The concept of supersonic transport (SST) has been a part of the commercial flight and aerospace sector since the 1970s. But as the Concorde demonstrated, the technology’s commercial viability has always been hampered by various challenges. For starters, supersonic planes must limit their speed to about 965 km/h (600 mph) over land to prevent damage caused by their sonic booms. Given the potential for flying from New York City to London in about 3.5 hours, which otherwise takes about 8 hours on average, aerospace engineers hope to overcome this problem.
Since 2006, the NASA Commercial Supersonic Technology Project (CSTP) has been researching SST as part of its QueSST mission and the X-59 quiet supersonic aircraft to reduce sonic booms, thus removing a crucial barrier to commercial development. Recently, NASA investigated whether commercial supersonic jets could theoretically travel from one major city to another at speeds between Mach 2 and 4 – 2,470 to 4,940 km/h (1,535 to 3,045 mph) at sea level. These studies concluded that there are potential passenger markets along 50 established routes, which could revolutionize air travel.
A Japanese company has put out the call for passengers who’d be willing to pay more than $175,000 for an hours-long ride in a balloon-borne capsule that will rise as high as 15 miles (25 kilometers).
Technically, that’s nowhere near the boundary of outer space, but it’s high enough to get an astronaut’s-eye view of the curving Earth beneath a black sky.
“It’s safe, economical and gentle for people,” the CEO of a startup called Iwaya Giken, Keisuke Iwaya, told reporters in Tokyo. “The idea is to make space tourism for everyone.”
Other companies are planning similar stratospheric tourist ventures. But if Iwaya’s venture sticks to its announced timeline and begins flying customers around the end of this year, it would be the first to get to market.
Ion engines are the best technology for sending spacecraft on long missions. They’re not suitable for launching spacecraft against powerful gravity, but they require minimal propellant compared to rockets, and they drive spacecraft to higher velocities over extended time periods. Ion thrusters are also quiet, and their silence has some scientists wondering if they could use them on Earth in applications where noise is undesirable.
If the Ingenuity helicopter would fly at night on Mars, its very possible the whirring rotors would create enough static electricity in the extremely dry Martian atmosphere to cause the air around the craft to glow.
“The faint glow would be most visible during evening hours when the background sky is darker,” said William Farrell, from Goddard Space Flight Center and lead author of a paper on this topic. “NASA’s experimental Ingenuity helicopter does not fly during this time, but future drones could be cleared for evening flight and look for this glow.”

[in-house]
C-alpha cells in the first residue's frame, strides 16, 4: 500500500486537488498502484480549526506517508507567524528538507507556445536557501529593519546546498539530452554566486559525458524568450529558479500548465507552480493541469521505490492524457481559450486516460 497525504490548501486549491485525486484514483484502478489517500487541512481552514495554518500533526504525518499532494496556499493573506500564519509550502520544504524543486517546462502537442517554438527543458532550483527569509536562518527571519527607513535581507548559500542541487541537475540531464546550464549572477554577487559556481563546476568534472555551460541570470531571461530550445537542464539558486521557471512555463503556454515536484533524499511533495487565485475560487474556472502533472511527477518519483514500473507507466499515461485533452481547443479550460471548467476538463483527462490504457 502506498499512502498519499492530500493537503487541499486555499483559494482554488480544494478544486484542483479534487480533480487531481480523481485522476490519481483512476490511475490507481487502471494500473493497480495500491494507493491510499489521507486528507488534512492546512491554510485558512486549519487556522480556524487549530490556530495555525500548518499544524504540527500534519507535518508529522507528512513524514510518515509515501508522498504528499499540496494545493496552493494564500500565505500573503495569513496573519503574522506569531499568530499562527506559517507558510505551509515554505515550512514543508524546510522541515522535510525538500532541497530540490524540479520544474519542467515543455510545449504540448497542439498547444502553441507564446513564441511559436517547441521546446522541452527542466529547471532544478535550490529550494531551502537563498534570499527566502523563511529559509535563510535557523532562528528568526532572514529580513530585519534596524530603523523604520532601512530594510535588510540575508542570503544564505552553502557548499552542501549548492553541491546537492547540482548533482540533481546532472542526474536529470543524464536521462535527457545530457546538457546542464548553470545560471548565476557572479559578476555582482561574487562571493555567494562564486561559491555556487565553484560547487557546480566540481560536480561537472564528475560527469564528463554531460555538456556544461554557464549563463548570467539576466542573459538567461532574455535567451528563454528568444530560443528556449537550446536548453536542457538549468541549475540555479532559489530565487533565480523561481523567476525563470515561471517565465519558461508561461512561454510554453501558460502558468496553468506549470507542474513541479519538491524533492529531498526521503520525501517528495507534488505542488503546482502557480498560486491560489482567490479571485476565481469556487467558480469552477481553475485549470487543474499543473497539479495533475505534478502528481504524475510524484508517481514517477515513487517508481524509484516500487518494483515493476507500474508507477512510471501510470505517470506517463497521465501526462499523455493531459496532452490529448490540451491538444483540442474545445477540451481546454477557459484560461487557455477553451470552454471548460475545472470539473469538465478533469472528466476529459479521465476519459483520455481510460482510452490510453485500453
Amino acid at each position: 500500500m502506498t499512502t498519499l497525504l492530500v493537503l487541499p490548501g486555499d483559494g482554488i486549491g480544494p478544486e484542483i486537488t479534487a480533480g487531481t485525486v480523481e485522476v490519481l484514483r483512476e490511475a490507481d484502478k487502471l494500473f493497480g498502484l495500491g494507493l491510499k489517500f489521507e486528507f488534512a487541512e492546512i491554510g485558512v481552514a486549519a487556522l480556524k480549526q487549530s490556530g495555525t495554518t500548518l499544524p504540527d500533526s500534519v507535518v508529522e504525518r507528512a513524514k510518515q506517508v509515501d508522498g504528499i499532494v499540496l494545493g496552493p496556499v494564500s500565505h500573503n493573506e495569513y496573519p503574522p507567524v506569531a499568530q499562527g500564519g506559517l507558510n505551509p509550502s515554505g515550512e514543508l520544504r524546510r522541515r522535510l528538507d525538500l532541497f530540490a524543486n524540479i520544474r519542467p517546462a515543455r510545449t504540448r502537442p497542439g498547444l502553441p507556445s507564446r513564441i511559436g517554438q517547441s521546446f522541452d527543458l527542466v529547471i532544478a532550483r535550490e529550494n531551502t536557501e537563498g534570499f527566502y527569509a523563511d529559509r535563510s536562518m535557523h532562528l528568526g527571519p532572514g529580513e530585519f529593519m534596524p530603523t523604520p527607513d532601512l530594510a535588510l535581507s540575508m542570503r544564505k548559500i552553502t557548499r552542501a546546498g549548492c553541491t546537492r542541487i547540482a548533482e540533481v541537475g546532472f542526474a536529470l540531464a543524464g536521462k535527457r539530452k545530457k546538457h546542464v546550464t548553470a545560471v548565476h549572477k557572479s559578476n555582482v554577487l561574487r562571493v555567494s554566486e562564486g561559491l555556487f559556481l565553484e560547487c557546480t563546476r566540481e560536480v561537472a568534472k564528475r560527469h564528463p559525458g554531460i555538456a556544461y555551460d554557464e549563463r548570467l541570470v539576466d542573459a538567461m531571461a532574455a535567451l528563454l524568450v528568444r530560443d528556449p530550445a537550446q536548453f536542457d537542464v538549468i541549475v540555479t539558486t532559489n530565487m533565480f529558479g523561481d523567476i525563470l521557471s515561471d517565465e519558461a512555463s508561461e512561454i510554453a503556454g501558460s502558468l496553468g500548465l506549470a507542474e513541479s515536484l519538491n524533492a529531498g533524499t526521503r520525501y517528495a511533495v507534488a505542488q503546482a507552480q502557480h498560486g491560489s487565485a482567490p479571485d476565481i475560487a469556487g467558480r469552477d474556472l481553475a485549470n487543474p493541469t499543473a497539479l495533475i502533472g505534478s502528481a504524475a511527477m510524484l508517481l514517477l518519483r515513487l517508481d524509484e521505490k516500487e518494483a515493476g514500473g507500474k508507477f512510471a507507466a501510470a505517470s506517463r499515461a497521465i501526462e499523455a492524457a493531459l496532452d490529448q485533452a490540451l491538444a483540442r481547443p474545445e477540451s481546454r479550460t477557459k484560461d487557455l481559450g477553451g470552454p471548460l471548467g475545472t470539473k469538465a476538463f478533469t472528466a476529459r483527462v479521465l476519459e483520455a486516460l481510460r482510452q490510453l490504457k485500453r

Ever felt the need to get somewhere really, really quickly? Would Mach 17 work? That’s the speed a new prototype engine from researchers at the University of Central Florida (UCF) could potentially hurl an aircraft through the skies, making a trip from New York to Los Angeles in under half an hour. At the heart of this new technology is a new propulsion technology that stabilizes detonations and then uses their shockwaves to provide hypersonic propulsion to an aircraft.
On Dec.7th, 2020, World War II flying ace and legendary test pilot General Chuck Yeager passed away while in hospital in Los Angeles. He was 97 years of age and is survived by his second wife, Victoria Yeager (nee Victoria Scott D’Angelo), and his three children, Susan, Don, and Sharon. Yeager is interred at Arlington National Cemetery outside of Washington D.C. with full military honors.
Science fiction space movies can do a poor job of educating people about space. In the movies, hot-shot pilots direct their dueling space ships through space as if they’re flying through an atmosphere. They bank and turn and perform loops and rolls, maybe throw in a quick Immelman, as if they’re subject to Earth’s gravity. Is that realistic?
In reality, a space battle is likely to look much different. With an increasing presence in space, and the potential for future conflict, is it time to think about what an actual space battle would look like?
Like all other technologies, satellite technology has grown in leaps and bounds in the past couple decades. Satellites can monitor Earth in increasingly high resolutions, aiding everything from storm forecasting, to climate change monitoring, to predicting crop harvests. But there’s one thing still holding satellites back: altitude.
NASA’s X-Plane Program has been around for 70 years. Over the course of those decades, the agency has developed a series of airplanes and rockets to test out various technologies and design advances. Now NASA has cleared the newest one, the X-59, for final assembly.
The X-37B, the US Air Force’s experimental, Orbital Test Vehicle (OTV) has come back down to Earth after 780 days. It landed at the Kennedy Space Center Shuttle Landing Facility on Oct. 27, 2019, at 3:51 a.m. after breaking its own record for time in space. The X-37B has now spent 2,865 total days in orbit.